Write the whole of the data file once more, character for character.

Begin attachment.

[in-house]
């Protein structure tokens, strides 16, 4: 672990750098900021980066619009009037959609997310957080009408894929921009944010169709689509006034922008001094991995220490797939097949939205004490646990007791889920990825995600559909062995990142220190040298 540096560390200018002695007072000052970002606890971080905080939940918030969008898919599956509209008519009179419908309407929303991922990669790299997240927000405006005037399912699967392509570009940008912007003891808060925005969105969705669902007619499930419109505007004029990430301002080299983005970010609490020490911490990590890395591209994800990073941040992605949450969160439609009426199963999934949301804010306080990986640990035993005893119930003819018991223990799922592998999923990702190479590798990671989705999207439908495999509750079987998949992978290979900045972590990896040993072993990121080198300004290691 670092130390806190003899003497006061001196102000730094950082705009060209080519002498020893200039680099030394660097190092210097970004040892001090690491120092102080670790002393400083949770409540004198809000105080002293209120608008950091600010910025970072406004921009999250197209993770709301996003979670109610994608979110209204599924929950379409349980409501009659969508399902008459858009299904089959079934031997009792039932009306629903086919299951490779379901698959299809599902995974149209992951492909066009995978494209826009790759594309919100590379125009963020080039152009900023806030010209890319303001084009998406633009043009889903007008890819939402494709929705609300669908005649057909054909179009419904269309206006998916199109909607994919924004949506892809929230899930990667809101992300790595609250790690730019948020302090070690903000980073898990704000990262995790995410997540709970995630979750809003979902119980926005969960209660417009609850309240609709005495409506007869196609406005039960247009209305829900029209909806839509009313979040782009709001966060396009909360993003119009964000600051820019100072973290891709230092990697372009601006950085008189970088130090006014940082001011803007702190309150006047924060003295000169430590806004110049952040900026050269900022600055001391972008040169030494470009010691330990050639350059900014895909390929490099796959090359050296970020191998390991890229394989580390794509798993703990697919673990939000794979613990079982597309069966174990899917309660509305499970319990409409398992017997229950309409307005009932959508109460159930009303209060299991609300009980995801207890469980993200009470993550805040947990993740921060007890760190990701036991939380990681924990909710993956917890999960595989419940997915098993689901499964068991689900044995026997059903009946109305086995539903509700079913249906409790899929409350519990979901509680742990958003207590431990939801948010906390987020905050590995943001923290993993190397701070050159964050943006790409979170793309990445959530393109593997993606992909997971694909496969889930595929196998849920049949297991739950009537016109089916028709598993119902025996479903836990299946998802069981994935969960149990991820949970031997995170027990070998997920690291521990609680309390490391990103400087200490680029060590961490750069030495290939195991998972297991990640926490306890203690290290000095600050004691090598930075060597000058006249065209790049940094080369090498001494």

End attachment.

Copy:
[in-house]
């Protein structure tokens, strides 16, 4: 672990750098900021980066619009009037959609997310957080009408894929921009944010169709689509006034922008001094991995220490797939097949939205004490646990007791889920990825995600559909062995990142220190040298 540096560390200018002695007072000052970002606890971080905080939940918030969008898919599956509209008519009179419908309407929303991922990669790299997240927000405006005037399912699967392509570009940008912007003891808060925005969105969705669902007619499930419109505007004029990430301002080299983005970010609490020490911490990590890395591209994800990073941040992605949450969160439609009426199963999934949301804010306080990986640990035993005893119930003819018991223990799922592998999923990702190479590798990671989705999207439908495999509750079987998949992978290979900045972590990896040993072993990121080198300004290691 670092130390806190003899003497006061001196102000730094950082705009060209080519002498020893200039680099030394660097190092210097970004040892001090690491120092102080670790002393400083949770409540004198809000105080002293209120608008950091600010910025970072406004921009999250197209993770709301996003979670109610994608979110209204599924929950379409349980409501009659969508399902008459858009299904089959079934031997009792039932009306629903086919299951490779379901698959299809599902995974149209992951492909066009995978494209826009790759594309919100590379125009963020080039152009900023806030010209890319303001084009998406633009043009889903007008890819939402494709929705609300669908005649057909054909179009419904269309206006998916199109909607994919924004949506892809929230899930990667809101992300790595609250790690730019948020302090070690903000980073898990704000990262995790995410997540709970995630979750809003979902119980926005969960209660417009609850309240609709005495409506007869196609406005039960247009209305829900029209909806839509009313979040782009709001966060396009909360993003119009964000600051820019100072973290891709230092990697372009601006950085008189970088130090006014940082001011803007702190309150006047924060003295000169430590806004110049952040900026050269900022600055001391972008040169030494470009010691330990050639350059900014895909390929490099796959090359050296970020191998390991890229394989580390794509798993703990697919673990939000794979613990079982597309069966174990899917309660509305499970319990409409398992017997229950309409307005009932959508109460159930009303209060299991609300009980995801207890469980993200009470993550805040947990993740921060007890760190990701036991939380990681924990909710993956917890999960595989419940997915098993689901499964068991689900044995026997059903009946109305086995539903509700079913249906409790899929409350519990979901509680742990958003207590431990939801948010906390987020905050590995943001923290993993190397701070050159964050943006790409979170793309990445959530393109593997993606992909997971694909496969889930595929196998849920049949297991739950009537016109089916028709598993119902025996479903836990299946998802069981994935969960149990991820949970031997995170027990070998997920690291521990609680309390490391990103400087200490680029060590961490750069030495290939195991998972297991990640926490306890203690290290000095600050004691090598930075060597000058006249065209790049940094080369090498001494």